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“Microphones are colorful variables in the creative process,” says CEO John Maier.

Blue Microphones

Providing tools for the expanding ranks of content creators

Founded in 1995, Blue Microphones carved out a market niche with high-performance professional microphones that delivered an aesthetic alternative to the standard “gray stick.” The company’s $4,000 flagship “Bottle” tube mic, with its unconventional bright blue body, vintage audio quality, and interchangeable capsules, quickly became a favorite among top-flight recording studios worldwide. Building on the success of the Bottle, Blue pioneered the USB microphone with the equally distinctive Yeti and Snowball models that found a ready market among the millions who embraced Apple’s Garage Band to create content.

The common feature that runs throughout this diverse product portfolio is the ability to inspire. Much like Apple’s iconic product offerings, every Blue product has a distinctive style and high level of functionality that generates instant consumer satisfaction. John Maier, who has headed the company since 2009, explains, “Microphones are colorful variables in the creative process and people want mics with character. Every Blue mic has a unique sonic persona, and everything from our industrial design to our brand embodies our commitment to being different and creative.”

Blue’s unconventional R&D effort is guided by a different marketing approach. All Blue microphones are sold to serious users through the specialized m.i. and pro audio distribution channel, while the USB mics can be found in Best Buy stores and other consumer channels. Yet the company, in Maier’s words, avoids “the antiquated view” differentiating pro and consumer buyers. He elaborates, “We follow our customers without putting them into any preconceived categories to find out how they use our products. This has allowed us to understand the incredible growth of content creators in all walks of life.”

The “content creators” Maier refers to are the millions who have taken advantage of software micro-processing technology and platforms like iTunes and YouTube to record music, events, video, and the now ubiquitous podcasts. Maier sees continued opportunity in supplying tools for their growing ranks, whether they’re rank amateurs or potential Grammy winners.

For the most demanding professionals, Blue has been expanding its professional series with “all-in-one” systems like the Bottle Mic Locker, which includes a flagship Bottle mic, along with four interchangeable cardioid “Bottle Cap” mic capsules that can address any studio task, from vocals to percussion. A comparable package of mic capsules is offered with the more affordable Bottle Rocket Mic Locker. These packages, along with products like the Encore Series of handheld dynamic mics, and large diaphragm condenser mics like the Spark and Bluebird, create a line that addresses virtually every application and price point.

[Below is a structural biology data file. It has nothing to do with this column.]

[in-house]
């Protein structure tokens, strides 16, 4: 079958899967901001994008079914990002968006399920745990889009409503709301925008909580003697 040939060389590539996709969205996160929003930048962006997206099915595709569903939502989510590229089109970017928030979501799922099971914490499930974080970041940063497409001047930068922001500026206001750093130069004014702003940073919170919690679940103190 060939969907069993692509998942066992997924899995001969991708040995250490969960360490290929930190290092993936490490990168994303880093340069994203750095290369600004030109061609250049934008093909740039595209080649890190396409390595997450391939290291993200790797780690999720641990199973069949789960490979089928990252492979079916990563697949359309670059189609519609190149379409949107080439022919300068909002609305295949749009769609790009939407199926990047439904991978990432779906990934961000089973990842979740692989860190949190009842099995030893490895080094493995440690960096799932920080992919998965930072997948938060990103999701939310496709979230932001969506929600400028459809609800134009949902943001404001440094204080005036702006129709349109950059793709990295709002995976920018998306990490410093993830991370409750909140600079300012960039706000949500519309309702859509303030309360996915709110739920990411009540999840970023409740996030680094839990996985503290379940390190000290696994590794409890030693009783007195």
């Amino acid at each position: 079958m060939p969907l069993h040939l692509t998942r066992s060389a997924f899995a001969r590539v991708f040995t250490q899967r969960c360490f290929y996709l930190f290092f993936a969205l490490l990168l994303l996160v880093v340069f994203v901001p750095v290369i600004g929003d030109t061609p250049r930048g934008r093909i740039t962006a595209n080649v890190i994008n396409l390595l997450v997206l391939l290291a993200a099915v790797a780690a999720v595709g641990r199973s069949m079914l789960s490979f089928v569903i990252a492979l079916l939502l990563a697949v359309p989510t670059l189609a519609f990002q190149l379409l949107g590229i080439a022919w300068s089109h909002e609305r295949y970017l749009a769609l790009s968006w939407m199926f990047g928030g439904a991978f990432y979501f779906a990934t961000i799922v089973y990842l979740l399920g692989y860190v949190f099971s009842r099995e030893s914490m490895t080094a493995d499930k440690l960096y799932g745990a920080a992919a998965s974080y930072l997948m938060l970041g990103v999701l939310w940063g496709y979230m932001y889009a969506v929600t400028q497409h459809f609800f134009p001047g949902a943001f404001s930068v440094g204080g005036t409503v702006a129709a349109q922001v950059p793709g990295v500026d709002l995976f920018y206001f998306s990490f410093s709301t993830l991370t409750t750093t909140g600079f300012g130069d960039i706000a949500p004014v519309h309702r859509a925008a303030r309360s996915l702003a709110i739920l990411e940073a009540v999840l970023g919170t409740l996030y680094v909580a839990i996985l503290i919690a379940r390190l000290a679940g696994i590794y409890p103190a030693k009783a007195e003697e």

It’s accepted as fact that great entry-level guitars and keyboards seed the market for higher-end products. Blue’s new entry-level USB mic packages could conceivably have a similar impact for the full range of recording gear. Recognizing that most first-time customers have little audio experience, Blue is offering its top-selling Yeti USB mics with a software bundle that includes PreSonus recording software and a collection of studio vocal effects from iZotope. These tools enable even an audio novice to achieve high-quality results. The hope is that they will also inspire a greater number to take their recording efforts to a higher level.

Building on its mission to provide tools for content creators, Blue most recently introduced a line of premium headphones. Addressing a broad spectrum of users, the line includes: Sadie, which features a built-in audiophile amp; Lola, a sealed, over-ear high-fidelity model; Ella, a planar magnetic model with built-in amp; and Satellite, with a premium wireless noise canceling system. Like Blue mics, the headphones boast distinctive industrial design and high functionality that set them apart in a crowded marketplace.

The growth in the number of content creators shows no signs of slowing down, which makes Maier bullish about future prospects for Blue. In addition, he sees great untapped potential in international markets. “The U.S. market tends to set trends for the rest of the world,” he says. “But, it can be a challenge when those trends don’t catch on as fast as you’d hope in other regions due to either social norms or government regulations.” Eventually, as the rest of the world catches up, he anticipates that Blue export sales will top 50% of company revenues.

Despite a flat market, Blue has averaged 40% annual growth over the past seven years. Part of that growth was driven by market share gains. “While many larger companies were hunkering down during the Great Recession, we were aggressively looking for new customers,” says Maier. However, innovation also made a major contribution. “We asked the basic questions, ‘who are the next generation of content creators?’ and ‘how can we make their jobs easier?’ Our growth has been based on that premise and we’re confident that by focusing on those questions, there is a lot more growth to be had.”


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